Tuesday, March 13th:  Luxury Reading
Thursday, March 15th:  The Lost Entwife
Monday, March 19th:  Let Them Read Books
Friday, March 23rd:  The Muse in the Fog Book Review
Saturday, March 24th:  Stiletto Storytime
Monday, March 26th:  A Library of My Own
Wednesday, March 28th:  Col Reads
Thursday, March 29th:  Life in Review
Friday, April 6th:  Library of Clean Reads

Wednesday, March 14, 2012

The Dispatcher - Ryan David Jahn

Title: The Dispatcher
Author: Ryan David Jahn
Paperback: 351 pages
Publisher: Penguin
Published date: 2011
FTC: Reviewed for TLC book tours

I decided to read and review Ryan David Jahn's book The Dispatcher because - well let's face it- the setting is in East Texas and that was fascinating to me.  You may recall that this Colorado/Alaskan/among a lot of other states girl married a Texas boy.  I had never even been to Texas when we met but a couple of years ago I got the chance to tour Texas with him and while it might not be my first choice, (Colorado mountains and then Hawaii) Texas totally grew on me.   We've been back since to visit my mother-in-law in East Texas and it's quite the possibility that someday in the future I'll live there.  So.

East Texas

Then I'll admit that I might be a oddity in girl-world for liking some non-girlish things.  For instance -- when I read on the back that it's probably a cross between No Country for Old Men and Quentin Tarantino -- I'll admit I was intrigued.

Back of the book:

Ian Hunt is a police dispatcher in East Texas.  Just as his shift is ending he gets the call from his fourteen-year-old daughter -- who was declared dead four months earlier.

The call is cut off by the man who snatched her from her bedroom when she was seven.  A basic description of the kidnapper is all Ian has to go on.

The trail leads to a local couple, but this is just the start of Ian's fight to get his daughter back.  What follows is a bullet-strewn cross-country chase from Texas to California along Interstate 10 -- a wild ride in a 1965 Mustang that passes through the outlaw territory of No Country for Old Men and is shot through with moments of macabre violence that call to mind the novels of Thomas Harris.

My thoughts:

Wow.  Just typing that I realized I didn't get to the part of "Thomas Harris" and have never heard of him.  Googling now.  O wow! Silence of the Lambs guy!  Crazy.  Ok.

Good book.  Good story.  Good writing.  Not so good for a stay-at-home-mom to be reading about child abduction while alone in the house during the day.  Hello!  But still -- I totally sucked it up.  I still think it's a "guy" book.  I was just telling my husband about it now and now he's going to read it.

You must be aware that there is a lot of disturbing things in this book -- a child abduction and the body count does start piling up.  There are also time where I just wanted to slap Ian Hunt and the tiny Texas police force.  I definitely wouldn't have handled the whole situation like they did.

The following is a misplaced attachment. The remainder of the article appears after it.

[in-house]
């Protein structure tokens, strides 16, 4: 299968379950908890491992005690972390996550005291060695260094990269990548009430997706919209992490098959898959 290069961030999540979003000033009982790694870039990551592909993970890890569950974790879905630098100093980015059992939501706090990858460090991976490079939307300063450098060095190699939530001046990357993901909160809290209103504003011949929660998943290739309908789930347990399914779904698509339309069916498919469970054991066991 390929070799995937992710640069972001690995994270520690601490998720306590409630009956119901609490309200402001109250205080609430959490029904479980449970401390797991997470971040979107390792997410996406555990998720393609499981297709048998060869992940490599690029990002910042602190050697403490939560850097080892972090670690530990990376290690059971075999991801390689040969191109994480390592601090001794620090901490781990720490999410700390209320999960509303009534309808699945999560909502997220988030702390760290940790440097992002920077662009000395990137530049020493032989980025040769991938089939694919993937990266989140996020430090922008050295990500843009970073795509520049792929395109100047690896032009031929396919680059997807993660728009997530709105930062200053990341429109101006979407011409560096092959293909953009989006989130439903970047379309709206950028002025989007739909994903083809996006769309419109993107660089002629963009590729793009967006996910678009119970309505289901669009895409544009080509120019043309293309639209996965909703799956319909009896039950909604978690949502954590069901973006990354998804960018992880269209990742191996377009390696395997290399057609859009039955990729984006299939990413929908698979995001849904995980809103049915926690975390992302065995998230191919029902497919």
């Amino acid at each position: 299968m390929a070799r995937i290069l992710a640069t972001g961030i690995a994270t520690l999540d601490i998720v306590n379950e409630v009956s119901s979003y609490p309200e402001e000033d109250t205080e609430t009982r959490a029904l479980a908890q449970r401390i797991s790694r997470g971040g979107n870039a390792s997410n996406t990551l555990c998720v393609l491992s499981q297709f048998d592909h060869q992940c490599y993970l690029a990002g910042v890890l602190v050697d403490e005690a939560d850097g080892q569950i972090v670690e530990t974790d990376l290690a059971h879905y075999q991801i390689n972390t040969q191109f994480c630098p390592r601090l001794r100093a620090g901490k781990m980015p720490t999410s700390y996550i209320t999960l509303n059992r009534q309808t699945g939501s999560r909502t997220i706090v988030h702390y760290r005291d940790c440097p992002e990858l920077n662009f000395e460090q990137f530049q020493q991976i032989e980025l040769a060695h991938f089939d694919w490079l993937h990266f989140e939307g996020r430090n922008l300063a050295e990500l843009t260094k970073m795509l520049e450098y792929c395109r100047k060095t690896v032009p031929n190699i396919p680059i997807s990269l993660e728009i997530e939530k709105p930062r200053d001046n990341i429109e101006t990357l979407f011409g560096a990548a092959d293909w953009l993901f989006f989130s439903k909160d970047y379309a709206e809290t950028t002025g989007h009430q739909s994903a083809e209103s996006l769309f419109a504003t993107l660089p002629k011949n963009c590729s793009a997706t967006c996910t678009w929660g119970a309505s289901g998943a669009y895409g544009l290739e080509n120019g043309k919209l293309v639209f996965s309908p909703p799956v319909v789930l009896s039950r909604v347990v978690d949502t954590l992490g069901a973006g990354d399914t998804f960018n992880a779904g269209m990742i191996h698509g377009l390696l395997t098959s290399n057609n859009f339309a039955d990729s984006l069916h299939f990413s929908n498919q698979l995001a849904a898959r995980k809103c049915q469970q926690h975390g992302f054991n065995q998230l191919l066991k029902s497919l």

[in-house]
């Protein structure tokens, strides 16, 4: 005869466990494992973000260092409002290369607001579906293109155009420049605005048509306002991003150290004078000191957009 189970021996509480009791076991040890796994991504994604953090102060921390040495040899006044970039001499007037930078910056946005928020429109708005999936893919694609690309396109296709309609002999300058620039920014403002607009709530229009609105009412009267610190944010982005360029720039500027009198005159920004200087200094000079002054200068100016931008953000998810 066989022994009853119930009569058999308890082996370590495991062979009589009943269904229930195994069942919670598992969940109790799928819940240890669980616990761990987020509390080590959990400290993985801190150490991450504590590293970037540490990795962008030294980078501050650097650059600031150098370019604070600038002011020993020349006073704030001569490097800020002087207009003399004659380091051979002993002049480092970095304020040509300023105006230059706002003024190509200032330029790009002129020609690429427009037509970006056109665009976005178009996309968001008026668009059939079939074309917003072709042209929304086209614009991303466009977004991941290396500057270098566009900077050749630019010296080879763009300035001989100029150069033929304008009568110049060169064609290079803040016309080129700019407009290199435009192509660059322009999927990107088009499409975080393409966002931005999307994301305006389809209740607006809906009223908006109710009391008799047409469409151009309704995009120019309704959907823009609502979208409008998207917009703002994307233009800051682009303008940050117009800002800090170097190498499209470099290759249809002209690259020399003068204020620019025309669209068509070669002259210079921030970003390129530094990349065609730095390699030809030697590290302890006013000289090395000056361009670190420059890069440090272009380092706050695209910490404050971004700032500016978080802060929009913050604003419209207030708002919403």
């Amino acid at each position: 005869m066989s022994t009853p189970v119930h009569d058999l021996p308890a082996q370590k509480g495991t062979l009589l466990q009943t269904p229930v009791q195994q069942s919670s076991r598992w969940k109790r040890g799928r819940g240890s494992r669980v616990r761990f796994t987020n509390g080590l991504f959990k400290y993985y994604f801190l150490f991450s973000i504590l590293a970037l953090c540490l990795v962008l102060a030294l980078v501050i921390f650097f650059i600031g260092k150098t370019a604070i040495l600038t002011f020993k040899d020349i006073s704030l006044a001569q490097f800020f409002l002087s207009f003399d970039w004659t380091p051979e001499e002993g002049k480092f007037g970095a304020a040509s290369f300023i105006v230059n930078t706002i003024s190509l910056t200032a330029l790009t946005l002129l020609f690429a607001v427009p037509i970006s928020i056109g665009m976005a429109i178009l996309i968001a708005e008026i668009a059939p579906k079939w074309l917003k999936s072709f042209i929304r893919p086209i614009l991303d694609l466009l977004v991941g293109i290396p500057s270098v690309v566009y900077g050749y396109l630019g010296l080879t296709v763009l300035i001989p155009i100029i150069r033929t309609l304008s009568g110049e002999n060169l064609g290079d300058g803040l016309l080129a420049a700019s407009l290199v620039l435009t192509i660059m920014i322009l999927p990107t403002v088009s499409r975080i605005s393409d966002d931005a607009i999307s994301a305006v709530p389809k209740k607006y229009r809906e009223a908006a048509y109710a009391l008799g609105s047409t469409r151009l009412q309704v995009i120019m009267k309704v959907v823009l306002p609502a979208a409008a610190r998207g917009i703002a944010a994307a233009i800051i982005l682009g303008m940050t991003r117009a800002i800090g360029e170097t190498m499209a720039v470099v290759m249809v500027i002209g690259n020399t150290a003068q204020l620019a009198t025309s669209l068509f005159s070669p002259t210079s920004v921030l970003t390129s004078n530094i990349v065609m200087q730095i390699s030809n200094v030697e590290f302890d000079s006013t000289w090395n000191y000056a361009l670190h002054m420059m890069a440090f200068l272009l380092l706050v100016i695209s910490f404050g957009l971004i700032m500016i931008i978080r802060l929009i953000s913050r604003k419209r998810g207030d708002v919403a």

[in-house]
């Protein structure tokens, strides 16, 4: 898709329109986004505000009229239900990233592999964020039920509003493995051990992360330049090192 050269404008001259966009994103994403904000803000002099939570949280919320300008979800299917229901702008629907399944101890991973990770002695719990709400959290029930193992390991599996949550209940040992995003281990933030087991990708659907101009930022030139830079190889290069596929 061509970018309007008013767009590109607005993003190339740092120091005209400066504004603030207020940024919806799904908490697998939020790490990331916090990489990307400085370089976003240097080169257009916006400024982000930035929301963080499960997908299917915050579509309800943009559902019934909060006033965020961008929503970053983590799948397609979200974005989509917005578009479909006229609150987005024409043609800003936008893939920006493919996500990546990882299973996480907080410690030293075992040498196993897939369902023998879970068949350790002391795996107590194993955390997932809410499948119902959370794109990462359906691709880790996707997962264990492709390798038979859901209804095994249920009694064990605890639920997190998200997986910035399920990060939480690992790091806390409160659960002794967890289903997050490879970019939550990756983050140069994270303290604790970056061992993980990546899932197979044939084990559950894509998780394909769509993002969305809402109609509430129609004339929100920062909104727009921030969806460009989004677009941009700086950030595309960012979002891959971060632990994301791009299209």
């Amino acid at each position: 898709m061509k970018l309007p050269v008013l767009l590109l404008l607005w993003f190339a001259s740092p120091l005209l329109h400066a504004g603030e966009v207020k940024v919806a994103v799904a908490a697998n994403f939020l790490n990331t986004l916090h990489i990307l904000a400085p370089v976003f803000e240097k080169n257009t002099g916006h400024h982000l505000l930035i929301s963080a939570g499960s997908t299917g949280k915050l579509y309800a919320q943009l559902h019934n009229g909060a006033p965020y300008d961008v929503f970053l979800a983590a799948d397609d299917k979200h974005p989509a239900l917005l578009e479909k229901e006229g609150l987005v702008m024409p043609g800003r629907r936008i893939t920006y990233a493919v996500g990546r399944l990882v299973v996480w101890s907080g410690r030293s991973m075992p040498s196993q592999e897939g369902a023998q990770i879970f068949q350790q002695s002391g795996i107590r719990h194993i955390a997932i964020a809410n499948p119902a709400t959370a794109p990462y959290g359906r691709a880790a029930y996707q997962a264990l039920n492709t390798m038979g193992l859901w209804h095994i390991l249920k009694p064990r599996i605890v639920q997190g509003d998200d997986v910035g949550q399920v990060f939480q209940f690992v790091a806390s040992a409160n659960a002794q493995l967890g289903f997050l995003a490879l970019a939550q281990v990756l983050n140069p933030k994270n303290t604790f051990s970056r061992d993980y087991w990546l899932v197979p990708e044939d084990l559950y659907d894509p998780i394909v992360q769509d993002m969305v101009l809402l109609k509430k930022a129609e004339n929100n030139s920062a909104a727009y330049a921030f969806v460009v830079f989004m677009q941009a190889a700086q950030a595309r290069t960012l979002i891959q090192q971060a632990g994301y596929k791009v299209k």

Psychologically, there are quite a few interesting characters.  What would you do if you were Ian Hunt and knew who took your daughter and that he still has her?  How would you mentally survive being a kidnapped 7 year old and held in a basement for 7 years?  The book's perspectives were fascinating because I was expecting a single point of view.  Instead, we are in the heads of Ian Hunt, Maggie (the kidnapped girl), the abductor, and Diego Peña (another cop).  By jumping around to the characters you really see all their perspectives and it's quite fascinating.


I was at a library book sale last week and found a copy of The Dispatcher just like the one I have.  Interested?  Fill out the form below.  The contest will run through March 26th and is open Internationally.  Good luck!!

Ryan David Jahn’s TLC Book Tours TOUR STOPS:

Monday, February 13th:  Chaotic Compendiums
Thursday, February 16th:  A Bookworm’s World
Monday, February 20th:  Life in Review
Wednesday, February 22nd:  Reading on a Rainy Day
Wednesday, February 29th:  Dan’s Journal
Thursday, March 1st:  Wordsmithonia
Tuesday, March 6th:  Man of La Book
Thursday, March 8th:  Crime Fiction Lover
Monday, March 12th:  Book Addict Katie
Tuesday, March 13th:  The House of Crime and Mystery
Wednesday, March 14th:  A Library of My Own
Wednesday, March 14th:  Unabridged Chick
Thursday, March 15th:  Mockingbird Hill Cottage
Monday, March 19th:  Raging Bibliomania
Wednesday, March 21st:  Fiction Addict

Tuesday, March 13, 2012

The Help - Kathryn Stockett

Title: The Help
Author: Kathryn Stockett
Paperback: 530 pages
Publisher: Penguin
Published date: 2009
FTC: I bought at Sam's Club

My friend and I were supposed to read this book together and then watch the movie which was coming out on DVD.  I totally failed and didn't read it when I should have.  I am promising my friend that the NEXT time we do this I PROMISE to read it when I should.

For those who have been in a deep dark hole and haven't heard about The Help:

Back of the book: